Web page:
Chocolate beer!?

I bought this at the grocery store. Kirin Chocolate beer! I had to try it to just see what it tasted like. I’m sad to report it pretty much tasted like a normal stout beer. I couldn’t really taste any chocolate at all. I was a little disappointed.

chcolate-beer1

Advertisements

30 Comments

Filed under Beer, Japan

30 responses to “Chocolate beer!?

  1. Why didn’t I know about this?? I love beer…especially 「麒麟 」 (Kirin)!

    Usually “beer” is written 「ビール」 in Japanese, and “chocolate” is 「チョコレート」 (or 「チョコ」)…but I guess that beer’s supposed to have the European pronunciation: it says 「ビアショコラ」 (lit. “bea-shokora”).

    It also says 「無濾過」…which means “unfiltered“.

    I don’t really like dark beers or stouts much…especially “unfiltered”. I drink lager.

  2. I really like some unfiltered beers. Have you ever had white beer? It’s kind of fruity and super delicious in the hot summer.

  3. Yes, actually, I did try a white beer once. It was pretty good.

    In Japan, it’s easy to try many types of domestic and imported beers. (It would make a good blog post. 😉 ).

  4. I actually find the import selection to be not so good here, and the ones they do have are expensive. This is one thing Canada trumps Japan on. I guess we like beer more!

  5. >the import selection to be not so good here

    Maybe it’s better here in Tokyo.

  6. It probably is. I just miss the “LCBO” and “The Beer Store” in Ontario which had a couple hundred beers from around the world at cheap prices.

  7. Keith

    Unfiltered beer is the best!! By leaving it unfiltered in the bottle, the beer will continue to ferment, which only makes for a better beer.

  8. You are right brother.

  9. Eric, you are right, not a lot of imported beer selection compared to Canada. I’m not a big beer drinker, I can find my favorite imported beer in grocery stores in Tokyo – the dark, stout Guiness beer (also more expensive compared to Canada). I still have a couple of cans in my fridge. Beauty, eh?

  10. Yes, as Tokyo5 write, you guys should write a blog post about beer in Japan.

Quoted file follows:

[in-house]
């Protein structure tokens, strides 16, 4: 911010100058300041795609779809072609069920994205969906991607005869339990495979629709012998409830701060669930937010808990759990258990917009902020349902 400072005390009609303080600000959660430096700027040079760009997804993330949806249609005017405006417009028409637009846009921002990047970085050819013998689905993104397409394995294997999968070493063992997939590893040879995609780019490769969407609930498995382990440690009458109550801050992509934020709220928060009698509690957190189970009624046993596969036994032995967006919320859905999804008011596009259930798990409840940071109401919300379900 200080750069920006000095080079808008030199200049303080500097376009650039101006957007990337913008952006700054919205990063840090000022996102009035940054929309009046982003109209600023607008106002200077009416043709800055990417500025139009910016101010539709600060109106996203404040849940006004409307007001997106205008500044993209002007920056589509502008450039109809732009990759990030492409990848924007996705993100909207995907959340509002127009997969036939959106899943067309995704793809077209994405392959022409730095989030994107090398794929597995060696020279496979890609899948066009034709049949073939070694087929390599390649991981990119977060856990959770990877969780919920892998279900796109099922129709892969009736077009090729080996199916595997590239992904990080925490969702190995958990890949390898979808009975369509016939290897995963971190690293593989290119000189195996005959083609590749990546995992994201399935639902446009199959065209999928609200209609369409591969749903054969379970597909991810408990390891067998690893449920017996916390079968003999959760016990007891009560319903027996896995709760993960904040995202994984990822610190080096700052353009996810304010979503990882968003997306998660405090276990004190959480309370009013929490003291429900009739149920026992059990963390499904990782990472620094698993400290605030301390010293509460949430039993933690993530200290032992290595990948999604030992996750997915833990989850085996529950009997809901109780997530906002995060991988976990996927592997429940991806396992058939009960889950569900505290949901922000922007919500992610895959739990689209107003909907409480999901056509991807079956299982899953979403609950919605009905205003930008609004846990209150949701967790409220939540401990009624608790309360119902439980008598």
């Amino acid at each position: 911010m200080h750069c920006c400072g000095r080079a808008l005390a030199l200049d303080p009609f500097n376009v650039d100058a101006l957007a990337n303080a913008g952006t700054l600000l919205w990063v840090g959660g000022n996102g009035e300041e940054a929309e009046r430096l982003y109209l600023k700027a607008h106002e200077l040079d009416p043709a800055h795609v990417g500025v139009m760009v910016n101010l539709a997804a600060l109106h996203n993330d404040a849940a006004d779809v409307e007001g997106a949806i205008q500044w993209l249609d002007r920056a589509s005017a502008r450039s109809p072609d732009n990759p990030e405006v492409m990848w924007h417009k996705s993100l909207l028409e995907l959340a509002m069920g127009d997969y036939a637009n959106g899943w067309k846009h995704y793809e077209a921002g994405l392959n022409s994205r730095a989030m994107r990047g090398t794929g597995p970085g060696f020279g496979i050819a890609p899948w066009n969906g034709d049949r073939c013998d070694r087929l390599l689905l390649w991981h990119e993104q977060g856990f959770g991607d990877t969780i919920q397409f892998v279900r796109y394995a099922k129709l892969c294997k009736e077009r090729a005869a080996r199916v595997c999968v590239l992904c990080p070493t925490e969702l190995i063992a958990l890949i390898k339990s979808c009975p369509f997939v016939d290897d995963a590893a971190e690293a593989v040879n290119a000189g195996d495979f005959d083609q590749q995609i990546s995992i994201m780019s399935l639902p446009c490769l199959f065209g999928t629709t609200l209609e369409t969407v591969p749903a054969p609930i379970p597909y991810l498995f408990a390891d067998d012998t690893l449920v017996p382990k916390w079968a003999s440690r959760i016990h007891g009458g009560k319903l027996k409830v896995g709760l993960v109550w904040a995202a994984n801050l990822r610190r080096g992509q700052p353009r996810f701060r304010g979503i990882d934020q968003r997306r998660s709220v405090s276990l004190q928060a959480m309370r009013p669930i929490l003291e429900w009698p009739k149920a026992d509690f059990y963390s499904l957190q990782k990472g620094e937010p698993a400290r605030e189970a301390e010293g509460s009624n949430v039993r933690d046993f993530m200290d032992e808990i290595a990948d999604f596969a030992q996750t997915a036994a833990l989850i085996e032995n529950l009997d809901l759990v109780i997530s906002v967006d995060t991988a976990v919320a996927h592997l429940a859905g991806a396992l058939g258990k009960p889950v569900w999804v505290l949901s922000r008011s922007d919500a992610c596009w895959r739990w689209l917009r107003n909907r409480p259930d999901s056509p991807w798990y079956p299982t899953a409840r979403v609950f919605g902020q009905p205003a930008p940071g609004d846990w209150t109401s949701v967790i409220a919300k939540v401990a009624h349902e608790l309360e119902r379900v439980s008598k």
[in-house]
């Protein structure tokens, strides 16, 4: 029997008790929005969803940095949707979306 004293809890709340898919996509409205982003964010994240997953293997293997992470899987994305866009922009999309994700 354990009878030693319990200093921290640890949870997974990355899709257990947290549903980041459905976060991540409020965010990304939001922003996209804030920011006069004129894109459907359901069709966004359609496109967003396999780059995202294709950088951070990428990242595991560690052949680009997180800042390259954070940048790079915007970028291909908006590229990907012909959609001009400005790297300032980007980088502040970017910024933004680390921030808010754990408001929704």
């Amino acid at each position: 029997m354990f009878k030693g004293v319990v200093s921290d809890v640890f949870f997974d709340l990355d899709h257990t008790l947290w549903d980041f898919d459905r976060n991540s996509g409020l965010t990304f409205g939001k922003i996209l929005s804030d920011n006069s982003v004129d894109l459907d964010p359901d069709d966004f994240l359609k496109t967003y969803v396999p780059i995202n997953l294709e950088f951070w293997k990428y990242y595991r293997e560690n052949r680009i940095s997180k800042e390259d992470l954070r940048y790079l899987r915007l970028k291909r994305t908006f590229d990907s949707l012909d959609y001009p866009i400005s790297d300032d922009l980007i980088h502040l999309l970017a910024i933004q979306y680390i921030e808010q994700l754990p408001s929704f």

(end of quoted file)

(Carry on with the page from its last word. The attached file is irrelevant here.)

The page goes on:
Also, check out some of BusanKevin’s videos on YouTube where he tries and rates Japanese beer – he is a fellow Canadian living in Japan and is a popular YouTubers.

  11. bartman905,

    You understand exactly what I’m saying. We have an unparalleled selection in Ontario specifically. I do sometimes write about beer. Just do a search on my page and it’ll find all of them for you. I normally write one when I see an interesting or strange beer. I’ll check out those Youtube videos. Thanks for the tip.

  12. >not a lot of imported beer selection compared to Canada.

    Really? I have seen many, many imported beers in stores in Tokyo! I’m from a small southern town in America, though (beer = Budweiser there 😦 ) so maybe that affects my perseption 😀

    >I’m not a big beer drinker

    Oh sacrelige!

    >,the dark, stout Guiness beer

    I think the best imported beer is Heinekin.
    (Guiness isn’t really good to me 😉 )

    Actually, I don’t buy imported beer often…as you said, it’s too expensive…and Japanese beer is excellent (especially Kirin)!

  13. >I’m from a small southern town in America, though (beer = Budweiser there 😦 )

    That’s why you don’t appreciate Guiness yet. You went from drinking super watery american beer, to drinking delicious real beer in Japan. Someday you might appreciate a dark stout beer. It’s an acquired taste over time. Plus it’s super delicious!

  14. >That’s why you don’t appreciate Guiness yet.

    You may be right.
    I tried it once. Actually, it was a free can from TSUTAYA.
    They gave away gift sets once to customers. A box with one can of Guinness Beer and a souvenir Guinness glass.

    I was happy to get it.
    But I was surprised when I read the instructions that came with it! “Do not refrigerate.” “Shake well”!

    Warm beer that you shake!?! And there was a ball inside like a can of paint to help mix it well.